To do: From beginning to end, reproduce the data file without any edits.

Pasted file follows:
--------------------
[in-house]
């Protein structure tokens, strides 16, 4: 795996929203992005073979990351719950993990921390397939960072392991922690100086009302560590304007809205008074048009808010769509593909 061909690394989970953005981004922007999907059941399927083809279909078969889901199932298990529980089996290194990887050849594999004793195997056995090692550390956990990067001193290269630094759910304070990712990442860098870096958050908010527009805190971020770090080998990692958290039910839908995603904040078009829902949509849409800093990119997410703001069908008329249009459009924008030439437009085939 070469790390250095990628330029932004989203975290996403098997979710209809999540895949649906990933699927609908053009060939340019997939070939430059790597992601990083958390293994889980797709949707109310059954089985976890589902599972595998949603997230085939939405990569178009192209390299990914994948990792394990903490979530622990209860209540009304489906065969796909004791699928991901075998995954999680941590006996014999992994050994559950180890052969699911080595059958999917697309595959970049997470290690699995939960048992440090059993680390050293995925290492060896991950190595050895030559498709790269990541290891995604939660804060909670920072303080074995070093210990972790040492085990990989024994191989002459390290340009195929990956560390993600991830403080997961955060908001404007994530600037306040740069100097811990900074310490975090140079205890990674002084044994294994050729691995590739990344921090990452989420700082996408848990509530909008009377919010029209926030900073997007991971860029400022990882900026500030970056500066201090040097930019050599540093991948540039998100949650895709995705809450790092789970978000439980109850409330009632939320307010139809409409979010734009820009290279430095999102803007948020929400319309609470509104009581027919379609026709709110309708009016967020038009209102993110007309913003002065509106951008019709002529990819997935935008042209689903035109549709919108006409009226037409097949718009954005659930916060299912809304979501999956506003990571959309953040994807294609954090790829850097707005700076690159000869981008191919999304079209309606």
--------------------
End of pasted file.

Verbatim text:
[in-house]
């Protein structure tokens, strides 16, 4: 795996929203992005073979990351719950993990921390397939960072392991922690100086009302560590304007809205008074048009808010769509593909 061909690394989970953005981004922007999907059941399927083809279909078969889901199932298990529980089996290194990887050849594999004793195997056995090692550390956990990067001193290269630094759910304070990712990442860098870096958050908010527009805190971020770090080998990692958290039910839908995603904040078009829902949509849409800093990119997410703001069908008329249009459009924008030439437009085939 070469790390250095990628330029932004989203975290996403098997979710209809999540895949649906990933699927609908053009060939340019997939070939430059790597992601990083958390293994889980797709949707109310059954089985976890589902599972595998949603997230085939939405990569178009192209390299990914994948990792394990903490979530622990209860209540009304489906065969796909004791699928991901075998995954999680941590006996014999992994050994559950180890052969699911080595059958999917697309595959970049997470290690699995939960048992440090059993680390050293995925290492060896991950190595050895030559498709790269990541290891995604939660804060909670920072303080074995070093210990972790040492085990990989024994191989002459390290340009195929990956560390993600991830403080997961955060908001404007994530600037306040740069100097811990900074310490975090140079205890990674002084044994294994050729691995590739990344921090990452989420700082996408848990509530909008009377919010029209926030900073997007991971860029400022990882900026500030970056500066201090040097930019050599540093991948540039998100949650895709995705809450790092789970978000439980109850409330009632939320307010139809409409979010734009820009290279430095999102803007948020929400319309609470509104009581027919379609026709709110309708009016967020038009209102993110007309913003002065509106951008019709002529990819997935935008042209689903035109549709919108006409009226037409097949718009954005659930916060299912809304979501999956506003990571959309953040994807294609954090790829850097707005700076690159000869981008191919999304079209309606």